Think global warming might change things a little? You haven't seen anything compared to 50 million years ago.
Though Antarctica is year-round one of the coldest places on Earth, and the continent's interior is the coldest place, with annual average land temperatures far below zero degrees Fahrenheit, during the Eocene epoch, 40-50 million years ago, there was a period with high concentrations of atmospheric CO2 and consequently a greenhouse climate.
The CO2 was not the only culprit, there have been periods where CO2 was 10X what it is now without spiking the heat, but it sure didn't help things. It meant that some parts of ancient Antarctica were as warm as today's California coast, and polar regions of the southern Pacific Ocean registered 21st-century Florida heat.
Writing in the Proceedings of the National Academy of Sciences, the authors say their new measurements, using a technique called carbonate clumped isotope thermometry, can help improve climate models used for predicting future climate.
"Quantifying past temperatures helps us understand the sensitivity of the climate system to greenhouse gases, and especially the amplification of global warming in polar regions," says co-author Hagit Affek, associate professor of geology&geophysics at Yale.
Peter M.J. Douglas,
lead author and postdoctoral scholar at the California Institute of Technology, says that by measuring concentrations of rare isotopes in ancient fossil shells, they found that temperatures in parts of Antarctica reached as high as 17 degrees Celsius (63F) during the Eocene, with an average of 14 degrees Celsius (57F) — similar to the average annual temperature off the coast of California today.
Eocene temperatures in parts of the southern Pacific Ocean measured 22 degrees Centigrade (or about 72F), researchers said — similar to seawater temperatures near Florida today.
Today the average annual South Pacific sea temperature near Antarctica is about 0 degrees Celsius.
These ancient ocean temperatures were not uniformly distributed throughout the Antarctic ocean regions — they were higher on the South Pacific side of Antarctica — and researchers say this finding suggests that ocean currents led to a temperature difference.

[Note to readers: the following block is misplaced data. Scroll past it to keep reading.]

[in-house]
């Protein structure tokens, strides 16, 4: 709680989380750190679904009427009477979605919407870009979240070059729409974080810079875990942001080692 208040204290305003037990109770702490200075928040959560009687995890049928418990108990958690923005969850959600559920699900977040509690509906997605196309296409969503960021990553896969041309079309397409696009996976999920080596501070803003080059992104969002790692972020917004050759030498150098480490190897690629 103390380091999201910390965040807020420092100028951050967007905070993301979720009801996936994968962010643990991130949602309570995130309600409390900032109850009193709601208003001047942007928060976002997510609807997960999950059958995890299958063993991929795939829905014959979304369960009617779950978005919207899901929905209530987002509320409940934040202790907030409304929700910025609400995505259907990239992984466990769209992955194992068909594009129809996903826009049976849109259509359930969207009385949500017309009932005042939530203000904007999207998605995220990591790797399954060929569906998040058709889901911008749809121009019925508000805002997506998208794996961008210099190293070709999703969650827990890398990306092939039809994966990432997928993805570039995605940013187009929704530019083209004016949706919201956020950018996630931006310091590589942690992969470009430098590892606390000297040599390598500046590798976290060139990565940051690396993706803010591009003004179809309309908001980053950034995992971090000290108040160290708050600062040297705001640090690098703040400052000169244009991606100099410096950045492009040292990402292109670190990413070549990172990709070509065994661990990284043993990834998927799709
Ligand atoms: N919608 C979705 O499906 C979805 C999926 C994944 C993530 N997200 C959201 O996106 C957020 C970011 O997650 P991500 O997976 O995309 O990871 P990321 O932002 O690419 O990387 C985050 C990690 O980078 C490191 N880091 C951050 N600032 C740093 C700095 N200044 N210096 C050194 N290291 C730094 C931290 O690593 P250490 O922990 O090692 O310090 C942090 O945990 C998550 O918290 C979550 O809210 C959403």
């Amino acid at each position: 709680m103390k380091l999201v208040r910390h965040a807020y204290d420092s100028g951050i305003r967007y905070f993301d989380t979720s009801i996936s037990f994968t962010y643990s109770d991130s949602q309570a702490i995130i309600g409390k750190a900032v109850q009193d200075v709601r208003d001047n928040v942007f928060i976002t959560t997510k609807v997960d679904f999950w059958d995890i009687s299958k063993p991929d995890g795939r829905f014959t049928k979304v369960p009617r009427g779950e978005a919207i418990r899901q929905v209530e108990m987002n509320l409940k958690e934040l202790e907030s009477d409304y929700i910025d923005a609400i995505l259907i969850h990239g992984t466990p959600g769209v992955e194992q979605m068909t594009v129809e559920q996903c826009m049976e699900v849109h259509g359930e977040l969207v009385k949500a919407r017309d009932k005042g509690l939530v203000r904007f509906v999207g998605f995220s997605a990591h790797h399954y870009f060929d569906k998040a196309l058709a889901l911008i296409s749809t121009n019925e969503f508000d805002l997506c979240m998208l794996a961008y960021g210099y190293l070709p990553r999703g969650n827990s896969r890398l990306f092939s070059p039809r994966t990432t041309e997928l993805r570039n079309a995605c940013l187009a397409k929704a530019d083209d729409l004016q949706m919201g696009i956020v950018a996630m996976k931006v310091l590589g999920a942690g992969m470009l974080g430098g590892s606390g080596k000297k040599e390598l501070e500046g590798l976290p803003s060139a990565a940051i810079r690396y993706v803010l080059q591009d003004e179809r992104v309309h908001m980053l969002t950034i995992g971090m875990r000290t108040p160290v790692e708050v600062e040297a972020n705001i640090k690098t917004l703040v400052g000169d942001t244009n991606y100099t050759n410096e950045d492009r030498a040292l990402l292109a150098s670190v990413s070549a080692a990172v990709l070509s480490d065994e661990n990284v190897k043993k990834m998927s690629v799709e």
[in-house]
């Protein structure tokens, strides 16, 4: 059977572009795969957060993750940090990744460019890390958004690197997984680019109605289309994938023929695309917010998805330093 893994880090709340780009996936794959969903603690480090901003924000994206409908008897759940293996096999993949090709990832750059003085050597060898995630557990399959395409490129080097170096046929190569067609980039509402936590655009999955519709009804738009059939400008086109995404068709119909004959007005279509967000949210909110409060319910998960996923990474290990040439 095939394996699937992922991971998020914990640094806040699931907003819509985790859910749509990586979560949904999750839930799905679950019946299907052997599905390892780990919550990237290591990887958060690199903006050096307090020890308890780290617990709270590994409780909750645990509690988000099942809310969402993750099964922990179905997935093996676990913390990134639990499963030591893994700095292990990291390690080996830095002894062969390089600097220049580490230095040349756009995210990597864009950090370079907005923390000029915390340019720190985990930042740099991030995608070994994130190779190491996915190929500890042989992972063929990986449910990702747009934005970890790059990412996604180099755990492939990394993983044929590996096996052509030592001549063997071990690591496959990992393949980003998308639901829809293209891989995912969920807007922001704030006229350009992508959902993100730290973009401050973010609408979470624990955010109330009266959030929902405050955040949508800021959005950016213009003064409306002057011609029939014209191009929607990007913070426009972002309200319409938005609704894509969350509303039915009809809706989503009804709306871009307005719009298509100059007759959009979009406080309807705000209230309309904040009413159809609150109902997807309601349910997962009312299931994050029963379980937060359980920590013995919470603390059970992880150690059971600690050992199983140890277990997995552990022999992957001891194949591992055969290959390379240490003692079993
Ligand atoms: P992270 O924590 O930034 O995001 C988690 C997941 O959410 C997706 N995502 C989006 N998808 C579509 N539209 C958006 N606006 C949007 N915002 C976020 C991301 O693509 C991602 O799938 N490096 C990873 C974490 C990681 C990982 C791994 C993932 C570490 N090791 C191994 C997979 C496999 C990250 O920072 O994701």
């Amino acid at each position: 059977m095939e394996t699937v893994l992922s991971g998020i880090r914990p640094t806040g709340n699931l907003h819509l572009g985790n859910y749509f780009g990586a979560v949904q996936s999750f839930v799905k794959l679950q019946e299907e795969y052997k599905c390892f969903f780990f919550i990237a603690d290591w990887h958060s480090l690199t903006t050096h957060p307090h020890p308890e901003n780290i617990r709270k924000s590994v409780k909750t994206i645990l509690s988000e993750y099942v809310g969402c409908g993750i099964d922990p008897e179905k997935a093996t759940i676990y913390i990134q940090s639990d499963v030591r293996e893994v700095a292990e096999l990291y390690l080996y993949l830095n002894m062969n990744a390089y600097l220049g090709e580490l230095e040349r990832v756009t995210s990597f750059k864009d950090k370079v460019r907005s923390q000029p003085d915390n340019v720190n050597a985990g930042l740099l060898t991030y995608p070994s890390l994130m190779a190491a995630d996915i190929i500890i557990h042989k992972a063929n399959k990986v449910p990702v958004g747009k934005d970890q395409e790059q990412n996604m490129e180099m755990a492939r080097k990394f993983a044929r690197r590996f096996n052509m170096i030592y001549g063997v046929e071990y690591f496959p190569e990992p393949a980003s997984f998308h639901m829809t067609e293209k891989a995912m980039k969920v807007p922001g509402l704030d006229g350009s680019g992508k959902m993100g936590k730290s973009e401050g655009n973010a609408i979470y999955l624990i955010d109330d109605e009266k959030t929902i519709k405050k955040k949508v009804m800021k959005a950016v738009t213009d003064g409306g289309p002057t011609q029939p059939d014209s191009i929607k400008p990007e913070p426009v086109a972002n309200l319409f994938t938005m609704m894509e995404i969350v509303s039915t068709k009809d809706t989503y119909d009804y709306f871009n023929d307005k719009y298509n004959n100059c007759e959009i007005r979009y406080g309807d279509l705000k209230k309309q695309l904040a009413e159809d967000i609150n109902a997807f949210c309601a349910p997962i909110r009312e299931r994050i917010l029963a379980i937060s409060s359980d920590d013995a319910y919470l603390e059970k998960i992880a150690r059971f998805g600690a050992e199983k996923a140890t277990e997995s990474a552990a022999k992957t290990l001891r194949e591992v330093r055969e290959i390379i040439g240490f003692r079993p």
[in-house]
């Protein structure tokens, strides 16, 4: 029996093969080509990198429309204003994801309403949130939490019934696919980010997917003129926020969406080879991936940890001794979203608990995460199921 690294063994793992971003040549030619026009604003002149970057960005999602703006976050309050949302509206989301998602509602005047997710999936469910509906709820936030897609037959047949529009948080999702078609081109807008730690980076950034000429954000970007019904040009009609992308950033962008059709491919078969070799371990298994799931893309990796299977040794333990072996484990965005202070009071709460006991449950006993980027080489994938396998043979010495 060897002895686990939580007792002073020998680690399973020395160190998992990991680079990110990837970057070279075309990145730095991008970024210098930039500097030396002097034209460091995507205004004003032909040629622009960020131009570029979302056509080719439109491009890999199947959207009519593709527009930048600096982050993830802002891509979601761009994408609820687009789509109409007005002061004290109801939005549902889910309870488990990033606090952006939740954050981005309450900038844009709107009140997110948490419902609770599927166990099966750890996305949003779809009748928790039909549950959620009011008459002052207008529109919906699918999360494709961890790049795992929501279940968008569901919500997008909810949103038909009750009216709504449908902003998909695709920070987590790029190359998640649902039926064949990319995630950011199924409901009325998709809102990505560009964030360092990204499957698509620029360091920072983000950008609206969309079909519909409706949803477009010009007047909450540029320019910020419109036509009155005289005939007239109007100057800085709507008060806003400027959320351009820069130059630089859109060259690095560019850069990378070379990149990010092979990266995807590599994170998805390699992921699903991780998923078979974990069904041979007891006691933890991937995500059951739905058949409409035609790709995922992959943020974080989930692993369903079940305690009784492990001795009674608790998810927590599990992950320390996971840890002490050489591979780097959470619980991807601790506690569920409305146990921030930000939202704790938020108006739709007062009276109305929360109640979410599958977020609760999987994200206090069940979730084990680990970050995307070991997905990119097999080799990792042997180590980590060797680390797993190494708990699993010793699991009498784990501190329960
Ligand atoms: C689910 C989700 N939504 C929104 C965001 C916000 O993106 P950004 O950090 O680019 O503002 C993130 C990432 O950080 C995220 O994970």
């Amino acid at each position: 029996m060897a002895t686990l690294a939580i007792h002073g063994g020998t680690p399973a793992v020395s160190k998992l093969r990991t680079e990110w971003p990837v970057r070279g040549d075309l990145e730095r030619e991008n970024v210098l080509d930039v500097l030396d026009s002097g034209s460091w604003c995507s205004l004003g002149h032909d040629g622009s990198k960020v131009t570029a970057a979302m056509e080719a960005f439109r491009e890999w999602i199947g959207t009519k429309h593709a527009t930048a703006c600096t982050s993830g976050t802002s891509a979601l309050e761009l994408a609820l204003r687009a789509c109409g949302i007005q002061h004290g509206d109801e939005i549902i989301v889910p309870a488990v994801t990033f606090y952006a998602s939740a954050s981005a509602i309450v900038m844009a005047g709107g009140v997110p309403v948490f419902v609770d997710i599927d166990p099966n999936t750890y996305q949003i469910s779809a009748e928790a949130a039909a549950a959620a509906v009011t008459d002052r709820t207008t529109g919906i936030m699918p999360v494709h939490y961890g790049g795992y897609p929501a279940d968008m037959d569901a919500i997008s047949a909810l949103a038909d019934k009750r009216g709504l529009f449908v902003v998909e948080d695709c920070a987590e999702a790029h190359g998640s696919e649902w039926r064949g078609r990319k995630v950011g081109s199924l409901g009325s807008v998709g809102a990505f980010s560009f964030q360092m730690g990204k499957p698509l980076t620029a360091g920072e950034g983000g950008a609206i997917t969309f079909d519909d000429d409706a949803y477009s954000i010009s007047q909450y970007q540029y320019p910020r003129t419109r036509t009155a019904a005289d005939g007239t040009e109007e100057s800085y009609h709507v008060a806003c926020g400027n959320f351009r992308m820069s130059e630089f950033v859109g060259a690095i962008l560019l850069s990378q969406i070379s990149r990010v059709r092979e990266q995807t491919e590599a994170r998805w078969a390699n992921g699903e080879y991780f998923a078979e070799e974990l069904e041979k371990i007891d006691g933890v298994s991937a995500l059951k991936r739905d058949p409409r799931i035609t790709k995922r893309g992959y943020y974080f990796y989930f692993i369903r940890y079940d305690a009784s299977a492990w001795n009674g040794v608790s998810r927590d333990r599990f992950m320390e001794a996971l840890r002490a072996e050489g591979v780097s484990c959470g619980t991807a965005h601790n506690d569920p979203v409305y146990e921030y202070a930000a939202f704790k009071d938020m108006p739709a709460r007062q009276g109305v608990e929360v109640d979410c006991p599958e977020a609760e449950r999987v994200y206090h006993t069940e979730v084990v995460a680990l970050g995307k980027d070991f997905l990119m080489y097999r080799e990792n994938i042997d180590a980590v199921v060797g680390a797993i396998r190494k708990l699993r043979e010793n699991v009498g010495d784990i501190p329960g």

"By measuring past temperatures in different parts of Antarctica, this study gives us a clearer perspective of just how warm Antarctica was when the Earth's atmosphere contained much more CO2 than it does today," said Douglas. "We now know that it was warm across the continent, but also that some parts were considerably warmer than others. This provides strong evidence that global warming is especially pronounced close to the Earth's poles. Warming in these regions has significant consequences for climate well beyond the high latitudes due to ocean circulation and melting of polar ice that leads to sea level rise."
To determine the ancient temperatures, the scientists measured the abundance of two rare isotopes bound to each other in fossil bivalve shells collected by co-author Linda Ivany of Syracuse University at Seymour Island, a small island off the northeast side of the Antarctic Peninsula. The concentration of bonds between carbon-13 and oxygen-18 reflect the temperature in which the shells grew, the researchers said. They combined these results with other geo-thermometers and model simulations.
"We managed to combine data from a variety of geochemical techniques on past environmental conditions with climate model simulations to learn something new about how the Earth's climate system works under conditions different from its current state," Affek said. "This combined result provides a fuller picture than either approach could on its own."